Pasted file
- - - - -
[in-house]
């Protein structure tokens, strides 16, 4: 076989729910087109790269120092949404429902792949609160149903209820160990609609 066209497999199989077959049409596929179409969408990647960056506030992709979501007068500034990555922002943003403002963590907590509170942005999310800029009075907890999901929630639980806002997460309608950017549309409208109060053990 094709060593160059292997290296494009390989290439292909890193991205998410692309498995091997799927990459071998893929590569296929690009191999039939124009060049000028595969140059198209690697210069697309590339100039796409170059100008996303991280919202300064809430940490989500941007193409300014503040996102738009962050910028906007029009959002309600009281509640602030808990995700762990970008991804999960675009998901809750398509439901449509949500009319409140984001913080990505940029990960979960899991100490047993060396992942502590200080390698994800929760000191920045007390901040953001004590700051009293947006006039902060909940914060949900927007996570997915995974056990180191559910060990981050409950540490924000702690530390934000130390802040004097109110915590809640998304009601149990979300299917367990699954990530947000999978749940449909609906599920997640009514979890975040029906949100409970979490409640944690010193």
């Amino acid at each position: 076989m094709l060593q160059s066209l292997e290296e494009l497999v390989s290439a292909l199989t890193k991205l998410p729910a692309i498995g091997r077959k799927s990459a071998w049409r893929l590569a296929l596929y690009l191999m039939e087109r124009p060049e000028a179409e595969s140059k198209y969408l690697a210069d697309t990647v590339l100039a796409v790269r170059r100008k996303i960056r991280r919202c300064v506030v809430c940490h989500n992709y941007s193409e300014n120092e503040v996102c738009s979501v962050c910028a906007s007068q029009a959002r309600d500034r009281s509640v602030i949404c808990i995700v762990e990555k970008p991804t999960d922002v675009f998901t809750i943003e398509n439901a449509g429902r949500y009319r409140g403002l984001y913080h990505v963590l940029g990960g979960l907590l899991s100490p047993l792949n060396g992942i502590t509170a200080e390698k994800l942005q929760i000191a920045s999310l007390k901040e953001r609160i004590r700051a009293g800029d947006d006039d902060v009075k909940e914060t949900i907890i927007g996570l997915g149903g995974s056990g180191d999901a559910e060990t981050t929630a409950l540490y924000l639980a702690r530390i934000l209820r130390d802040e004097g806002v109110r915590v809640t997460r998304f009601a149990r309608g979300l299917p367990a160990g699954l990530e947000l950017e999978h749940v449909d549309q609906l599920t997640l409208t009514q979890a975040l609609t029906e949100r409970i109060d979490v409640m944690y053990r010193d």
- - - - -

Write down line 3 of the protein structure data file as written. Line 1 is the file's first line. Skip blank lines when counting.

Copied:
């Amino acid at each position: 076989m094709l060593q160059s066209l292997e290296e494009l497999v390989s290439a292909l199989t890193k991205l998410p729910a692309i498995g091997r077959k799927s990459a071998w049409r893929l590569a296929l596929y690009l191999m039939e087109r124009p060049e000028a179409e595969s140059k198209y969408l690697a210069d697309t990647v590339l100039a796409v790269r170059r100008k996303i960056r991280r919202c300064v506030v809430c940490h989500n992709y941007s193409e300014n120092e503040v996102c738009s979501v962050c910028a906007s007068q029009a959002r309600d500034r009281s509640v602030i949404c808990i995700v762990e990555k970008p991804t999960d922002v675009f998901t809750i943003e398509n439901a449509g429902r949500y009319r409140g403002l984001y913080h990505v963590l940029g990960g979960l907590l899991s100490p047993l792949n060396g992942i502590t509170a200080e390698k994800l942005q929760i000191a920045s999310l007390k901040e953001r609160i004590r700051a009293g800029d947006d006039d902060v009075k909940e914060t949900i907890i927007g996570l997915g149903g995974s056990g180191d999901a559910e060990t981050t929630a409950l540490y924000l639980a702690r530390i934000l209820r130390d802040e004097g806002v109110r915590v809640t997460r998304f009601a149990r309608g979300l299917p367990a160990g699954l990530e947000l950017e999978h749940v449909d549309q609906l599920t997640l409208t009514q979890a975040l609609t029906e949100r409970i109060d979490v409640m944690y053990r010193d």